Medicinal plants are indicators of indigenous knowledge in the context of political volatility and sociocultural and ecological change in the Pamir Mountains of Afghanistan and Tajikistan. Medicinal plants are the primary health care option in this region of Central Asia. The main objective of this paper is to demonstrate that medicinal plants contribute to health security and sovereignty in a time of instability. We illustrate the nutritional as well as medicinal significance of plants in the daily lives of villagers. Based on over a decade and half of research related to resilience and livelihood security, we present plant uses in the context of mountain communities. Villagers identified over 58 cultivated and noncultivated plants and described 310 distinct uses within 63 categories of treatment and prevention. Presence of knowledge about medicinal plants is directly connected to their use.
Keywords: Afghanistan, Indigenous knowledge, Food security, Food sovereignty, Health security, Health sovereignty, Medicinal plants, Pamir Mountains, Tajikistan
Indigenous peoples have the right to their traditional medicines and to maintain their health practices, including the conservation of their vital medicinal plants, animals and minerals. Indigenous individuals also have the right to access, without any discrimination, to all social and health services (United Nations Declaration on the Rights of Indigenous Peoples, 2008, Article 24, Section 1).
The notions of health security and health sovereignty are analogous to the discussion of food security and food sovereignty. Unlike food security, which suggests access to food to meet minimum nutritional needs, food sovereignty encompasses the right and ability of individuals and groups to choose their own food based on the socio-cultural and ecological systems they inhabit (Mousseau 2005; Kassam 2010; Nabhan 2009; Windfuhr and Jonsén 2005). The idea of health sovereignty includes the ability to choose medicines that are socio-culturally and ecologically appropriate thereby providing practical, reliable, and contextually-relevant health care options (Kickbush 2000; Smith 2006). Denial of self-determination over food and medicine is a repudiation of fundamental rights of autonomy as guaranteed by Article 24 Section 1 of the UN Deceleration on the Rights of Indigenous Peoples (quoted above).
The significance of medicinal plant use to food and health sovereignty is amplified under conditions of socio-cultural and ecological change in the Pamir Mountains of Afghanistan and Tajikistan. The peoples of this region, whose history is associated with the Silk Road, have been at the vanguard of violations on their sovereignty in the form of imperial machinations of the British Empire and Russia, and subsequent cold war alliances between the West and the Eastern Bloc countries. More recently, civil unrest during the 1990s in Tajikistan and a 30-year global war localized to Afghanistan has contributed to regional instability. Under these conditions, food and health systems are compromised and the threat of famine is ever-present. Given the collapse of the command economy in Tajikistan and continued political and social instability resulting from war in Afghanistan, locally available foods and medicines are important options for food and health sovereignty.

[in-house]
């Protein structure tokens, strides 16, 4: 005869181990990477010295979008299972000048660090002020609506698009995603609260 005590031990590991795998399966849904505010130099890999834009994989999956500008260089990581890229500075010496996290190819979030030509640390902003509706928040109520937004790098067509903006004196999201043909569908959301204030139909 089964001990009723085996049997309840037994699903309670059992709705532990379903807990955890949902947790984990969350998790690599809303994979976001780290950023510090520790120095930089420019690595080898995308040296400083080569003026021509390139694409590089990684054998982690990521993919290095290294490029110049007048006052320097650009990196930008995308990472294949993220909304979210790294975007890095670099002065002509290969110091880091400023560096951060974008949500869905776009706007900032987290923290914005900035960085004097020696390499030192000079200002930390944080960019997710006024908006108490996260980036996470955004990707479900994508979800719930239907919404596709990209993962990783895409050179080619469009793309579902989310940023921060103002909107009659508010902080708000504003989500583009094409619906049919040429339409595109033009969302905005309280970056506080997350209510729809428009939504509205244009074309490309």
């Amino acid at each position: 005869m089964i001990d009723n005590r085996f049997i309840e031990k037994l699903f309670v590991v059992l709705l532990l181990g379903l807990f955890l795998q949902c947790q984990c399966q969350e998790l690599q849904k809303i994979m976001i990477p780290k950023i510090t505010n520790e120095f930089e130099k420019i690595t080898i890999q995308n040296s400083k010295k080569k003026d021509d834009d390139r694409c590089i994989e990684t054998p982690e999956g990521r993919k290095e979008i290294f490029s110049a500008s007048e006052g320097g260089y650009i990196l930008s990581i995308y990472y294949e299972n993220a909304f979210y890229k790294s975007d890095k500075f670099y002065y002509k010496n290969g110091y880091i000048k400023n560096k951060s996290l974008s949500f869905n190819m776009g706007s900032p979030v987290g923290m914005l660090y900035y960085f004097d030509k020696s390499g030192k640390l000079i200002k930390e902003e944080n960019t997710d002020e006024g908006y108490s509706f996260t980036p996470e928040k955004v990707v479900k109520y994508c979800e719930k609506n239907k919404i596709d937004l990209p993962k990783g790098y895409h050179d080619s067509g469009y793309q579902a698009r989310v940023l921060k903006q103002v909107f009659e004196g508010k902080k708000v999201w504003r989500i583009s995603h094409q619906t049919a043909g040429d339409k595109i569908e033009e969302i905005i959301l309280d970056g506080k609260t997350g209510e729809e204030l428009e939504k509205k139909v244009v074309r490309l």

Indigenous knowledge of medicinal plant use is context-specific as it is related to, and contained within, a group of people who live in a defined geographic region—in this case the Pamir Mountains of Central Asia. Knowledge for this context is derived from the web of interactions between humans, plants, animals, natural forces, and land forms. Therefore, social, ethical, and spiritual relationships also have an ecological foundation. Context-specific knowledge about soil variation, temperature, water, characteristics of local plants, and seasonal conditions accumulated over generations enables medicinal plant users in the Afghan and Tajik Pamirs to sustain dynamic relationships within their habitat (Kassam 2009a). Research consistently indicates that agrobiodiversity based on indigenous farmer knowledge contributes to food sovereignty (Rerkasem et al. 2002). Similarly, medicinal plant knowledge contributes to health sovereignty, in which local peoples have meaningful options in their social and ecological systems.
Indigenous knowledge of medicinal plant use in the Pamir Mountains may be threatened by continued socio-political instability, climatic change, and the impacts of the globalized market system (Voeks and Leony 2004). For instance, under the Soviet command-economy, communities in Tajikistan were forced into industrial agriculture, resulting in the losses of valuable ecological knowledge and a diversity of seeds which had been adapted for local cultivation. Similarly, the intervention of institutional medical systems connected to the profit-driven international pharmaceutical industry might compromise long term retention of medicinal plant use. We do not suggest that there is no role for ‘western’ medicine and hospitals in these regions, but such facilities are hard to sustain with limited resources and may not be easily accessible in terms of both cost and distance for the majority of the rural inhabitants of this region (AKF-T 2004; Bartlett et al. 2005).
Our objective is to demonstrate indigenous human ecological knowledge related to medicinal plants. After describing the research approach, we examine indigenous knowledge of plant diversity, plant use categories with respect to health sovereignty, the notion that food is medicine, seasonal availability and storage of plants, and conclude with suggestions for further research on medicinal plants in the Pamir Mountains of Afghanistan and Tajikistan.